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Kathleen Kurtz

Fiber Art
Belmont, Michigan

Kathleen Kurtz has felt the draw to create from a   young age. While she has explored many art forms -- from watercolor, acrylic, sewing, and multiple 3D projects -- she has finally combined what she loves the most about them all. 

Currently she has found her love in 3D soft sculptures and woven bowls, incorporating bits and pieces from the Great Lakes beaches from which she draws inspiration. Using driftwood, stones, and birch curls alongside vibrant fabrics, yarns, beads, and old jewelry, she creates her own style of handmade spirit dolls and bowls. 

With her creations, she hopes it will bring a pop of whimsy or color into people's lives or a fond memory of their experience by the beautiful Michigan landscapes she loves so much!

Kathleen describes the process of creating her soft sculptures which  involves many stages....

“First I start with an infrastructure which is usually a piece of driftwood.  On occasion it will be perfectly straight but I love to use pieces that have bends and curves as I feel this lends to the character seeming more alive.  I add wire to construct a base form and then wrap in tin foil to create the shape of the body basics.  I use stuffing and/or soft white fabric to create a smoother surface and cover all wires and tin foil.  I design a head covering which I measure, sew, fit and attach to the main structure.”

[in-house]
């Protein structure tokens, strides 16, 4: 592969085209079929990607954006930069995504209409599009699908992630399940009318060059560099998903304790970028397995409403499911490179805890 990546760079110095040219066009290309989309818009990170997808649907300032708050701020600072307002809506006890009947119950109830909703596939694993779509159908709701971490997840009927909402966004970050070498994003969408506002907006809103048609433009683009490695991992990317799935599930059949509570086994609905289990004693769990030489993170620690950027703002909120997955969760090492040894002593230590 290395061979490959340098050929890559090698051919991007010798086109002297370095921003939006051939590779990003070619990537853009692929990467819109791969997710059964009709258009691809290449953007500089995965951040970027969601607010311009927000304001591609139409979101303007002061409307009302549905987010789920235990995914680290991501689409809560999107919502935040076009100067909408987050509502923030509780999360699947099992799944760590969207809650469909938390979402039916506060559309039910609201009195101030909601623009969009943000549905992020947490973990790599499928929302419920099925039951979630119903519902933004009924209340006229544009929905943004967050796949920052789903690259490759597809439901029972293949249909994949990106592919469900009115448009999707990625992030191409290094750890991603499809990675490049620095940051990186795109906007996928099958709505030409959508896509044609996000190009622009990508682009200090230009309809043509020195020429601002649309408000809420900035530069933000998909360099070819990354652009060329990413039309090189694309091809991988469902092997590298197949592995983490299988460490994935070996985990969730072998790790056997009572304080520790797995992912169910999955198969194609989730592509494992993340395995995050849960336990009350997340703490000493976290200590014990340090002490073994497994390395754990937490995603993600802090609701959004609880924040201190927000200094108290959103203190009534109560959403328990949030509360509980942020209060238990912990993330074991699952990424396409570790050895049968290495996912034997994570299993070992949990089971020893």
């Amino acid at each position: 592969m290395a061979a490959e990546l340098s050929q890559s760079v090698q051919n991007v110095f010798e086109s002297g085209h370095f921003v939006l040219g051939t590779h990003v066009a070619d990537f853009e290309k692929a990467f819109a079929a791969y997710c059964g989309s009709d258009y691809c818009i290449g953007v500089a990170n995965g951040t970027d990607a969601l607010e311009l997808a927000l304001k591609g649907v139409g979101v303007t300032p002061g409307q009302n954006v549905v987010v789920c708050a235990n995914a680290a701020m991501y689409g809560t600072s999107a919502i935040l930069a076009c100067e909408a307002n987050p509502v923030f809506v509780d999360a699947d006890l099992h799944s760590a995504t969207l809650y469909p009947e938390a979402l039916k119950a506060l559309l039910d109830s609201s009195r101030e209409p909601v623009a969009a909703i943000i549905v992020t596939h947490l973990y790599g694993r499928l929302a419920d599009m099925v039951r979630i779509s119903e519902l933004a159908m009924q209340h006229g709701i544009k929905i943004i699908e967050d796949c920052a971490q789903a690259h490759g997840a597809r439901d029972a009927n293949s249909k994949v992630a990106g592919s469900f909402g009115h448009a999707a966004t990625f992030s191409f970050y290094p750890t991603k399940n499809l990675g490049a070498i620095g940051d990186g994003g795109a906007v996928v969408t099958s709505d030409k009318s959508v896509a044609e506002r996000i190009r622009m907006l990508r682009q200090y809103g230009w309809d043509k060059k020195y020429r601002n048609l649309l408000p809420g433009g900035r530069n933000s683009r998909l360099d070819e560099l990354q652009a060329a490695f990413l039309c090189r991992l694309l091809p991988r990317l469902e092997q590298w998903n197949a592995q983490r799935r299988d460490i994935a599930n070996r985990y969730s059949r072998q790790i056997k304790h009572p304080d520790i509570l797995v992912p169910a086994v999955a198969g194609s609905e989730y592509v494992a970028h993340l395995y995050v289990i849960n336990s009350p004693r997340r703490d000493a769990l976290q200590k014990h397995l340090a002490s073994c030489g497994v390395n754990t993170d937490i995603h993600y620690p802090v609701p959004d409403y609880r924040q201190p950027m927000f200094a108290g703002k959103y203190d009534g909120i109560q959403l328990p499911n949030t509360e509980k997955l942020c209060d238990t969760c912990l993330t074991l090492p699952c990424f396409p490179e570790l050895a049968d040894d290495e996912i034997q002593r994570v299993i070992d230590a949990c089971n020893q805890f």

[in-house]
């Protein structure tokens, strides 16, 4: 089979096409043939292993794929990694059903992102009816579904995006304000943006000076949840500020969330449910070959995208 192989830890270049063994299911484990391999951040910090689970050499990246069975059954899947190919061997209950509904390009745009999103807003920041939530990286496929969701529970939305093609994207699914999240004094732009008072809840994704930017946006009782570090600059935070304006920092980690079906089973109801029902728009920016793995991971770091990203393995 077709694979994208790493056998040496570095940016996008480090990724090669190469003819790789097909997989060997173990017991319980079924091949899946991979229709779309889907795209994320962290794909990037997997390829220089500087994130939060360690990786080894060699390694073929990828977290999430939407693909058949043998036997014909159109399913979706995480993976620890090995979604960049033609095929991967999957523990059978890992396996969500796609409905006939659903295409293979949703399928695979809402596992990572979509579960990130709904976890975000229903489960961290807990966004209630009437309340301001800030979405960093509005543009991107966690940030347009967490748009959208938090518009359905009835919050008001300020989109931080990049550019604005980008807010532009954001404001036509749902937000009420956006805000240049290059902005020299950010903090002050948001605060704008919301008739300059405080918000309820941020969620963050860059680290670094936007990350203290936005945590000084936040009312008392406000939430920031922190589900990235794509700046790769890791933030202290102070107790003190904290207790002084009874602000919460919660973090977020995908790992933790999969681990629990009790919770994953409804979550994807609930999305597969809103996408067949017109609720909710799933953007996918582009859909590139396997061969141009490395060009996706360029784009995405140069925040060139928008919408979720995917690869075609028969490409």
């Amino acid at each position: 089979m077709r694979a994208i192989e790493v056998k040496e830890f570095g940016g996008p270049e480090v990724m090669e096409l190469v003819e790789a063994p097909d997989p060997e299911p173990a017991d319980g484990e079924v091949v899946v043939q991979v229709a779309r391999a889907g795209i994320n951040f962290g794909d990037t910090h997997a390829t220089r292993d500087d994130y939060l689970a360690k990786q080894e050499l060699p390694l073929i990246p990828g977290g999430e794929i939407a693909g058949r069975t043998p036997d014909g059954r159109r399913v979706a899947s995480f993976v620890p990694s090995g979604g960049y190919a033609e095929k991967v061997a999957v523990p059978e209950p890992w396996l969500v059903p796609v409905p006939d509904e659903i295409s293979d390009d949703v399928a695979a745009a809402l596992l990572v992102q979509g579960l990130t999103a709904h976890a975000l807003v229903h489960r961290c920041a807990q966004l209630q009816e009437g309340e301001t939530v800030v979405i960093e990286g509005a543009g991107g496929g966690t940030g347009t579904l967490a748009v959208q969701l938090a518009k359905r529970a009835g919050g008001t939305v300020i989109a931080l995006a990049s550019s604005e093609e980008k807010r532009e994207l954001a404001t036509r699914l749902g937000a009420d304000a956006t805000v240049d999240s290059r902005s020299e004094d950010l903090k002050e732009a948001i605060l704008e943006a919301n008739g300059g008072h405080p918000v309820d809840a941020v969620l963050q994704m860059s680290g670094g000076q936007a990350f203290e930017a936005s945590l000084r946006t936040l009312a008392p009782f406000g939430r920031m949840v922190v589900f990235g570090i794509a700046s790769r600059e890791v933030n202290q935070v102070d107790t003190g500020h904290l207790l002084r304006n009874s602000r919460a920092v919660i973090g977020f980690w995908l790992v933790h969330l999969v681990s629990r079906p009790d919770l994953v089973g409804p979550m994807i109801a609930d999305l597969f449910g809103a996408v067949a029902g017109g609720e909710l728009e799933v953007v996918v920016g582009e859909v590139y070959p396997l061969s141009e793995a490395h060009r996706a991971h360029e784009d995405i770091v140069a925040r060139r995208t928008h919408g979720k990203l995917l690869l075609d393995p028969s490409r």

“Then I take the colors of cloth I have pre-chosen, tear them into strips and wrap the figure creating the shape I want as I go and glue into place.  I use different types of yarn, string, old necklaces, or anything that calls out to me to wrap around the figure.  Searching through my many boxes of fabric, yarn and miscellaneous pieces of jewelry, beads and stone can often take a while as I look for the exact items that fit the sculpture.”

“I create the hair by using different types of yarn, twine, string and cord in a mix of colors.  All yarn is separated into individual strands (most yarn is a twist of 2-4 strands.) I then lay them out and sew them together, arrange the hair on the head, glue it in place and finish with any final details.”

“It’s a time consuming journey but one I get lost in and completely enjoy! I take time to listen to my intuition about what to use and when the piece feels finished.  Each sculpture is one of a kind with its own unique personality and can take up to 12 hours to complete.”

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